QCon day 1
A lot of good stuff today, but I’m just going to jot down a couple of my favourite points:Craig Larman talked about massive-scale Scrum-based projects. I don’t suppose I’m going
to be running (or even part of) at 1500-person dev team very much, but some of his points
are applicable at any scale:
- The only job title on the team is “Team Member”. There might be people with specialist skills,
but no-one can say “it’s not my job to fix that”
- If you don’t align your dev. teams’ organisation with your customers, then Conway’s law means your
architecture will not align with your customers either, and you won’t be able to react when their needs
- Don’t have management-led tranfoormation projects. How will you know when they’re done? Instead,
management’s role is just to remove impediments that the dev team runs up against – the “servant-leader”
Thoughtworks, consulting to large organisations starting to become leaner/more agile) to a really agile
environment (DRW, releasing trading software 10s of times per day), and how if you have a team that
is technically strong, empowered, and embedded in the domain (i.e. really close to the users), you can do
away with many of the traditional rules of Agile. A couple that really struck me were:
- Assume your code has a half-life. Don’t be afraid to just rewrite it, or bin it The stuff that stays in
can get better over time, but it doesn’t have to be perfect from day 1
- Don’t get emotionally attached to the software you create. Get attached to the capabilities you enable
for your users
- Remeber, anything is better than nothing.
- Environment-specific beans – avoid having to munge together different config files for system-test vs.
pre-production vs. live, have a single context with everything defined in it (Even nicer, arguably, when you
do it via Java Config and the @environment annotation)
- c: namespace for constructor args. Tasty syntactic sugar for your XML, and the hackery they had to go through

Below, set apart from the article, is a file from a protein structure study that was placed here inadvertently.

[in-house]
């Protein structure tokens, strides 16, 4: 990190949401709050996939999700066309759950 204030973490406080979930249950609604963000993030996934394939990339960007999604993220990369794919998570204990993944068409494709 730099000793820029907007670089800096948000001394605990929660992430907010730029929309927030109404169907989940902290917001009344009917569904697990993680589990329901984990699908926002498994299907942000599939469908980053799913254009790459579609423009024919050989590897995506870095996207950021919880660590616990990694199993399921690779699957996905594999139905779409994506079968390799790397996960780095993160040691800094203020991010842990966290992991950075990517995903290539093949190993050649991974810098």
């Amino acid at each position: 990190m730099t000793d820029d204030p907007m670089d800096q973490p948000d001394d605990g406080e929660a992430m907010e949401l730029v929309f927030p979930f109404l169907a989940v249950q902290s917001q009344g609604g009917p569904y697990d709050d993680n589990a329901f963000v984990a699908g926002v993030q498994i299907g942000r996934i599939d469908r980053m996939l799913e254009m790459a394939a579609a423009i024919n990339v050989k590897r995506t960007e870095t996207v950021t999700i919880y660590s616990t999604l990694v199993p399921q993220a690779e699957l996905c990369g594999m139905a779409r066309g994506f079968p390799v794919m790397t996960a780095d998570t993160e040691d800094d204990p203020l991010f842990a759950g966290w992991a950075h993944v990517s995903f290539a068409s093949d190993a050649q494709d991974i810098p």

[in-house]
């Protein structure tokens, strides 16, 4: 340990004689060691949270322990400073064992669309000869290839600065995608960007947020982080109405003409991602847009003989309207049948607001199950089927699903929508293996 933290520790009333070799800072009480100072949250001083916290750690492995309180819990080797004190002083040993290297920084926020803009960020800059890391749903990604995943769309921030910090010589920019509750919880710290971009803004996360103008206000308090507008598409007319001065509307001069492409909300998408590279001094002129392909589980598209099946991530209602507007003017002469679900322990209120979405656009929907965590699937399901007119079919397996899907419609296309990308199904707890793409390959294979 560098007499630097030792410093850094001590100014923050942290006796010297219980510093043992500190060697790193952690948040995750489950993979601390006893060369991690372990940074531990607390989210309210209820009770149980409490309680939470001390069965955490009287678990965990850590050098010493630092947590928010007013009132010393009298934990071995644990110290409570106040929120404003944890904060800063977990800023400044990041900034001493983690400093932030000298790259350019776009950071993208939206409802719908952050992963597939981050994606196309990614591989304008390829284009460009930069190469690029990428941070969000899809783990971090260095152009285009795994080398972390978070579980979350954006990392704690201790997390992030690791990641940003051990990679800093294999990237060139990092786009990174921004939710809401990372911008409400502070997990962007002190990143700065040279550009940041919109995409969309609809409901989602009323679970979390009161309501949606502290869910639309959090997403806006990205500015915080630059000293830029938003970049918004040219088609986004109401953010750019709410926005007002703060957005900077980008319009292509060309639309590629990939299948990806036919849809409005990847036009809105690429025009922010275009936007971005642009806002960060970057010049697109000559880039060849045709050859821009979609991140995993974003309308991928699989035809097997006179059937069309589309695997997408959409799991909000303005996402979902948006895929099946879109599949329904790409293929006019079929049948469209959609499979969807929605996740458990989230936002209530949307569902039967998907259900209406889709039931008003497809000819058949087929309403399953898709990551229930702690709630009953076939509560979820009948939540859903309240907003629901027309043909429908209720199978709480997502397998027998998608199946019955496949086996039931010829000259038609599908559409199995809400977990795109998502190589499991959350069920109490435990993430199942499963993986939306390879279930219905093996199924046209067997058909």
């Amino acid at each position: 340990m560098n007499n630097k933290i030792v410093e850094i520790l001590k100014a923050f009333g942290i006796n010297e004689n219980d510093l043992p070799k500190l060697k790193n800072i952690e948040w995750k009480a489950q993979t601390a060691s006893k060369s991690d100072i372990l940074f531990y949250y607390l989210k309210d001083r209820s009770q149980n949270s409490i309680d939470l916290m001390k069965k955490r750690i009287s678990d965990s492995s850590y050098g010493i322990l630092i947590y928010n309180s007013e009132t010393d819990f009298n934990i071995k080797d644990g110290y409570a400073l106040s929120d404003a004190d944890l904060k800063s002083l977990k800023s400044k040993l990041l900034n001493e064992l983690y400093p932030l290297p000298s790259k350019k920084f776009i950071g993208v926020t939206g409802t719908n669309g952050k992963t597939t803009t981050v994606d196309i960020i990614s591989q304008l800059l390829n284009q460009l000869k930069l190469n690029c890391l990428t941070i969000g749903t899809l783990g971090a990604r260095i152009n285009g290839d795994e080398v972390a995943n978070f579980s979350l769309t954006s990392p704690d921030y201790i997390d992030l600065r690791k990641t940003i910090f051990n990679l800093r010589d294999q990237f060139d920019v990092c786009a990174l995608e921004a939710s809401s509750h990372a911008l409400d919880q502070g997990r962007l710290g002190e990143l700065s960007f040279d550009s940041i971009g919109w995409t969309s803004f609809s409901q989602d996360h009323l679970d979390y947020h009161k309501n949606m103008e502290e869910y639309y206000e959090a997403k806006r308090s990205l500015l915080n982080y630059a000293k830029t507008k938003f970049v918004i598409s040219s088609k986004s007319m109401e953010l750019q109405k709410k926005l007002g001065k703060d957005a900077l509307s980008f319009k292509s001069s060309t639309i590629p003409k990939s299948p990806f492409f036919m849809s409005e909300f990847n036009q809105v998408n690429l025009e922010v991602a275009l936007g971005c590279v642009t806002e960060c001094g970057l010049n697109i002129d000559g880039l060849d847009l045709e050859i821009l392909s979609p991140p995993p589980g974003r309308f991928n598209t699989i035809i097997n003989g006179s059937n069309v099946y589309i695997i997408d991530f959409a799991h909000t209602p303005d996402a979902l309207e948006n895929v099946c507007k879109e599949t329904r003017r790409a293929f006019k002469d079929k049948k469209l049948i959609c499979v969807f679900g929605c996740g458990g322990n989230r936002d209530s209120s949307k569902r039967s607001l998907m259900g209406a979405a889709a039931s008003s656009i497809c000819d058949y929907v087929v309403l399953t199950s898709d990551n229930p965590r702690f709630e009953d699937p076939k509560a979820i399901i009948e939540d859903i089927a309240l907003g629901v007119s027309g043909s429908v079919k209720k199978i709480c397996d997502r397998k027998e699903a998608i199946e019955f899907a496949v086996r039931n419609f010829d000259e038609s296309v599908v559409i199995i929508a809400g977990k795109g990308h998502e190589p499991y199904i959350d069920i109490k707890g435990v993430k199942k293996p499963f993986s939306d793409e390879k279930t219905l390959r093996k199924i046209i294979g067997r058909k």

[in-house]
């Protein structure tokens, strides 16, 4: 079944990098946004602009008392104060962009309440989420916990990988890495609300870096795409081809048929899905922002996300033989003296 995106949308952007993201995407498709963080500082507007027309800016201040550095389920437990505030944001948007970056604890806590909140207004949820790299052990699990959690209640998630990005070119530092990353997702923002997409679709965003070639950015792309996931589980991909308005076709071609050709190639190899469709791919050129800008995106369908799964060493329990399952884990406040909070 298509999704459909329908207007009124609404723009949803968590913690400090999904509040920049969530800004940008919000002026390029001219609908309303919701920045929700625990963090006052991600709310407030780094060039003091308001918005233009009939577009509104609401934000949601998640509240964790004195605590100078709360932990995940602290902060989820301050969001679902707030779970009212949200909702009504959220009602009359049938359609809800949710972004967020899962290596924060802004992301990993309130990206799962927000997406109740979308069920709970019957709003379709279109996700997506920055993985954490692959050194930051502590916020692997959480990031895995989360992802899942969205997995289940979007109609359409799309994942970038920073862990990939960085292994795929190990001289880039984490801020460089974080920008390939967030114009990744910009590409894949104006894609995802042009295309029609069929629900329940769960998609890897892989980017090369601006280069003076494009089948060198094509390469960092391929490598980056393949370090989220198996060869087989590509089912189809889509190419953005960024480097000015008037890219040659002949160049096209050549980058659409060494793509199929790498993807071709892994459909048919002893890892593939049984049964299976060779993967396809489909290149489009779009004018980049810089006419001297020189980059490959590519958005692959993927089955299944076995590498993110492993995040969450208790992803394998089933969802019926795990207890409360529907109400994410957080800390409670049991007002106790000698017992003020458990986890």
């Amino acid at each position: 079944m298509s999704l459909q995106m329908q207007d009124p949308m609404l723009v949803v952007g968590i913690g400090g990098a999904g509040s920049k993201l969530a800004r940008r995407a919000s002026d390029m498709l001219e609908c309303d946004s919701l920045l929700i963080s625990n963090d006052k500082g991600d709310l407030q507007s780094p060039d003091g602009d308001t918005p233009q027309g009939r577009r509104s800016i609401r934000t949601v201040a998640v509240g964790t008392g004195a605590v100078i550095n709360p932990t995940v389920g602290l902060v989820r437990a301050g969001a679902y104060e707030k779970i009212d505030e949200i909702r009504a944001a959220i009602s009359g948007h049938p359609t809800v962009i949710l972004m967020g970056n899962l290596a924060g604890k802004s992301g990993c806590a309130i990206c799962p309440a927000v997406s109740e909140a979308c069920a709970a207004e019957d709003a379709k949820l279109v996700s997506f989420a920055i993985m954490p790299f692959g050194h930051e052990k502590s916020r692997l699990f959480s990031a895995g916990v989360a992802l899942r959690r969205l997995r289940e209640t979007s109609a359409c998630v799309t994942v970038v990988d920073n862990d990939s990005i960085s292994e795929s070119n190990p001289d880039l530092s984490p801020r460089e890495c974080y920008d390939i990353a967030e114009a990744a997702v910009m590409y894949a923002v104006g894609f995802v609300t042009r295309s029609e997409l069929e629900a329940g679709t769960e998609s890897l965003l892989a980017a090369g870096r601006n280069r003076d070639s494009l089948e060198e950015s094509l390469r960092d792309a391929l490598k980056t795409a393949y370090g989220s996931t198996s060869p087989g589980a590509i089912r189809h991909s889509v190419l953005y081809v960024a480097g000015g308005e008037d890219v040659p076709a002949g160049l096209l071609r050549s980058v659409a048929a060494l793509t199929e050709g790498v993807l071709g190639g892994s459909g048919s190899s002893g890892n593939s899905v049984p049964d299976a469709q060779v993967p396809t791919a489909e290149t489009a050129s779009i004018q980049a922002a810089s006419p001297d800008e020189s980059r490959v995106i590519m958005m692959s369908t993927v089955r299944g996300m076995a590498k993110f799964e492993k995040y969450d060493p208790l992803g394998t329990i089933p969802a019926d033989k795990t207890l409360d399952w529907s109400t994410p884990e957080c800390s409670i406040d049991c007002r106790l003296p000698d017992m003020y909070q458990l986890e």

to get it to work is impressive (and explains why it wasn’t there from the start)
- @cacheable annotation, with bindings for EHCache and GemFire (not for memcached yet, which is a bit of a surprise)
measures, and the actual value that you want to create, you make an environment where arbitrage can occur. People can’t
help but take advantage of the gap, even when they know at some level that they’re doing the “wrong thing”.
- Focus on the best-performing parts of the organisation as well as the worst-performing. Don’t just say “This
project failed; what went wrong”; make sure you also say “This project succeeded better than all the others; what went right?”
- Don’t try and create solutions to organisation problems, or you’ll inevitably make perverse incentives. Instead, make
make Systems (Systems-thinking, not computer programs) that allow those solutions to arise.
here, but there were a couple of interesting points:
- Apply an XP-ish approach to your organisational/process issues: Pick the single biggest drag on you delivering value and
do the simplest thing to fix it. Then iterate.
- Fast, reliable deploys are a big force multiplier for development. If you can deploy really fast, with low risk,
then you’ll do it more often, get feedback faster, allow more experimentation, and generally waste less. The stuff that Dan
and Chris work on (trading data) gets deployed straight from dev workstations to production in seconds; automated testing
Yoav Landman talked about Module repositories. Alas, this was not the session I had hoped for; I was hoping for some
takeaways that we could apply to make our own build processes better, but this was really just a big plug for Artifactory,
which looks quite nice but really seems to solve a bunch of problems that I don’t run into on a daily basis. I’ve never needed
to care about providing fine-grained LDAP authorisation to our binary repo, nor to track exactly which version of hibernate was
used to build my app 2 years ago. The one problem I do have in this space (find every app which uses httpclient v3.0,
upgrade, and test it) is made somewhat easier by a tool like Artifactory, but that problem very rarely crops up, so it
doesn’t seem worth the effort of installing a repo manager to solve it. Also it doesn’t integrate with any SCM except Subversion,
which makes it pretty useless for us.